The Anthropocene, our current epoch of patent human agency, is an expanse of time when geologies, wrought by centuries of exploitation, have unleashed accelerated chaos onto societies and ecologies. While our own pandemic lives might seem to have slowed down, earthly rhythms have maintained their unchecked pace. Such is the disjointed context and shared period in which our four artists have dedicated themselves to long-term projects. Patience-testing periods like these make fertile months for scientific inquiry and for deep dives into subject matter like research ethics and environmental responsibility – durational activities incompatible with the hectic tempo of crisis. These deep times can allow for a more genuine engagement with the moral demands made by one’s subject.
Maryse Goudreau has spent a decade creating a “social history” of the beluga whale, that marine mammal so enigmatic that it seems almost mystical to many of us. Her creaturely subject has drawn the artist ever deeper into areas that defy expectations and predictions.
Kelly Jazvac combed the shores of the Pacific Ocean with geologist Patricia Corcoran and oceanographer Charles Moore, looking for what the trio calls plastiglomerates, i.e. a newly-recognized form of conglomerate “rock” that contains both naturally-occurring sand and plastics from marine debris. Jazvac’s collection wittily blurs the taxonomic and aesthetic categories that these geo-cultural specimens themselves defy.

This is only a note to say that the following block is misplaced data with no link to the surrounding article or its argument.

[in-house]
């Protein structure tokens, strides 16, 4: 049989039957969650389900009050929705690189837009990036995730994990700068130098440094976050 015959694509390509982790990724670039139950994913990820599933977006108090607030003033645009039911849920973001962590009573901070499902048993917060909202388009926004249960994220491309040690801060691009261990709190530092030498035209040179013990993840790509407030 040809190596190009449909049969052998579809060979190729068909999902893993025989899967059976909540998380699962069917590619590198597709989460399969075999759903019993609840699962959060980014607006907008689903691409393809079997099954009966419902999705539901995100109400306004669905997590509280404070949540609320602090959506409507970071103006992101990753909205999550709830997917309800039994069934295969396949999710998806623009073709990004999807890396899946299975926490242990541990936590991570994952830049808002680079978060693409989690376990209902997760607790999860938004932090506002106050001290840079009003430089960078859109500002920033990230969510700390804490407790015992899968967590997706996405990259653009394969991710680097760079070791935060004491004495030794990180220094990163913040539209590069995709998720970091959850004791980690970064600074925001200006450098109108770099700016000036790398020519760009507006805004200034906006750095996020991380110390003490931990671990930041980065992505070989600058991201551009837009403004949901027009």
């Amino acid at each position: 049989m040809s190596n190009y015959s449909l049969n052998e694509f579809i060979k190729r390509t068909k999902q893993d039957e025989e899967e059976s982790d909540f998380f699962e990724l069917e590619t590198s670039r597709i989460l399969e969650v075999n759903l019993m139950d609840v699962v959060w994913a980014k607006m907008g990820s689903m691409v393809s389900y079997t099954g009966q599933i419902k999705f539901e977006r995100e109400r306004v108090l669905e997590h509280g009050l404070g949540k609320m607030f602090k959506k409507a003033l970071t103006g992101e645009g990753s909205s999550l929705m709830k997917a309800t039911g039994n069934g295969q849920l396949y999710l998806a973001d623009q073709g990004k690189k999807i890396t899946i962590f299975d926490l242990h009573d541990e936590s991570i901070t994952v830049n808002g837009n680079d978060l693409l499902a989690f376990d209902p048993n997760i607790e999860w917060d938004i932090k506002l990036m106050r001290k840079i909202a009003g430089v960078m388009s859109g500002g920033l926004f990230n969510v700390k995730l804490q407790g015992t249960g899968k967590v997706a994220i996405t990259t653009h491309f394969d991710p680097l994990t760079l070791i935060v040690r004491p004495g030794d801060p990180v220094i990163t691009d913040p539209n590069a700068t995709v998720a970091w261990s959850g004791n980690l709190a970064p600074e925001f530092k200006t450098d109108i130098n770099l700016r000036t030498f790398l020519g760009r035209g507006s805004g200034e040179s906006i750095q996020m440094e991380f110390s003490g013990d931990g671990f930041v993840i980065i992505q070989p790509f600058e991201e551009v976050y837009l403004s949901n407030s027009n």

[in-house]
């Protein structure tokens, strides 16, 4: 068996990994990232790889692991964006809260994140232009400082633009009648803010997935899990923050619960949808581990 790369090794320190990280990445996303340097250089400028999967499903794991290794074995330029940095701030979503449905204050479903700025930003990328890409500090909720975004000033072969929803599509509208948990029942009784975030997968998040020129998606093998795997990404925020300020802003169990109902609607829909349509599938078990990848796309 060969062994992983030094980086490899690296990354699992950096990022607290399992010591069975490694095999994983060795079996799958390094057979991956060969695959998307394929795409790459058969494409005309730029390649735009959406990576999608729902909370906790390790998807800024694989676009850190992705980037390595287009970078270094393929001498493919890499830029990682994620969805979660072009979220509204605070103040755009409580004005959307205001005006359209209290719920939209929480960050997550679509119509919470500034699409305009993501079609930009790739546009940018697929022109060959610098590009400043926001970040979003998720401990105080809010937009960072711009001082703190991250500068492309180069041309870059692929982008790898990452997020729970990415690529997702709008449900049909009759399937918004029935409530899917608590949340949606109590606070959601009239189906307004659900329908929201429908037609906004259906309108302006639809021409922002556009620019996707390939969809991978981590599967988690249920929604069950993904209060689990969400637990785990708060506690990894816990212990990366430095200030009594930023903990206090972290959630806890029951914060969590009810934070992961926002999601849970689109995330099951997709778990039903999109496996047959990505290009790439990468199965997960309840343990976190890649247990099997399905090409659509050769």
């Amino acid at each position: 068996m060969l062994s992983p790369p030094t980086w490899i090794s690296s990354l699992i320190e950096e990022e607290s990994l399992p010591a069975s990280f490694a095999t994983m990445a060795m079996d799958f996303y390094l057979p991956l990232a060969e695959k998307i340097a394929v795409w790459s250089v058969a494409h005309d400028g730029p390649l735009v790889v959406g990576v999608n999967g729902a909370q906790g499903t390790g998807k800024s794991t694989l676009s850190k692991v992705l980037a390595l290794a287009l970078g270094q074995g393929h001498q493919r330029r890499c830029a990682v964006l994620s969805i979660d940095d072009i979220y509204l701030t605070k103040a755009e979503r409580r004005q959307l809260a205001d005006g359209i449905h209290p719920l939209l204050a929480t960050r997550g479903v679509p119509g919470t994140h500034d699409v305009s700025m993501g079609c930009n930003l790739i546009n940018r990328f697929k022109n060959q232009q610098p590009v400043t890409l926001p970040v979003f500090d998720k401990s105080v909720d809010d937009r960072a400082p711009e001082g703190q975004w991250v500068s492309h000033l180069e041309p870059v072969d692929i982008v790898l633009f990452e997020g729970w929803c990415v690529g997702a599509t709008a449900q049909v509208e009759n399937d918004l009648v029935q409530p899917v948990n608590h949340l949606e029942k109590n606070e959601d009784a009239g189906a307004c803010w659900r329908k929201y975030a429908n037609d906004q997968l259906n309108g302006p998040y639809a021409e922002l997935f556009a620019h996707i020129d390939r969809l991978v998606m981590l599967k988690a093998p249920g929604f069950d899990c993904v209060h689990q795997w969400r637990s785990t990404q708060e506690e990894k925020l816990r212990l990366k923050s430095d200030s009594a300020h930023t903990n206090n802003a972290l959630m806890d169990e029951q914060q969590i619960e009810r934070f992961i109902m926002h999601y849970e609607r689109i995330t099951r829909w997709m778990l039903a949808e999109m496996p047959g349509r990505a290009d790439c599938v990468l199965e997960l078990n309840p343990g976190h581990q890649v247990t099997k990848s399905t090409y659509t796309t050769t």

Jessica Slipp’s latest work is the fifteenth such performance in which she metamorphoses into (a) rock. Applying her methodology in-situ, whether in industrial areas, farmland, or natural landscapes, she further eschews traditional distinctions, elemental or otherwise, that uphold categories of what can be found on earth.
Clara Lacasse photographed the uncannily empty interiors of a mid-renovation Montréal Biodôme while its typical inhabitants were relocated to other conservation institutions. Her series documents the progressive installation of various systems that undergird this “Space for Life” and make it an arena for scientific observation which, when shown empty, reflects on how we collectively see its intended contents.
This exhibition hopes to respond to the temporal, ecological, and ethical demands of these deep times. Compare the time these four artists spent working on their respective projects to that of viewing the videos on display, or the time looking at plinthed samples or framed photographs. As curator, I wonder if its numerically-determined time could become more pliant, then, given the self-reflection demanded by our furious earthly epoch, this Anthropocene. We must each decide to belong to the Earth as a collective and political commitment to it as a common good. These deep times are wracked by impatience, impermanence, and impossibly painful realizations as yet unarrived at by humanity.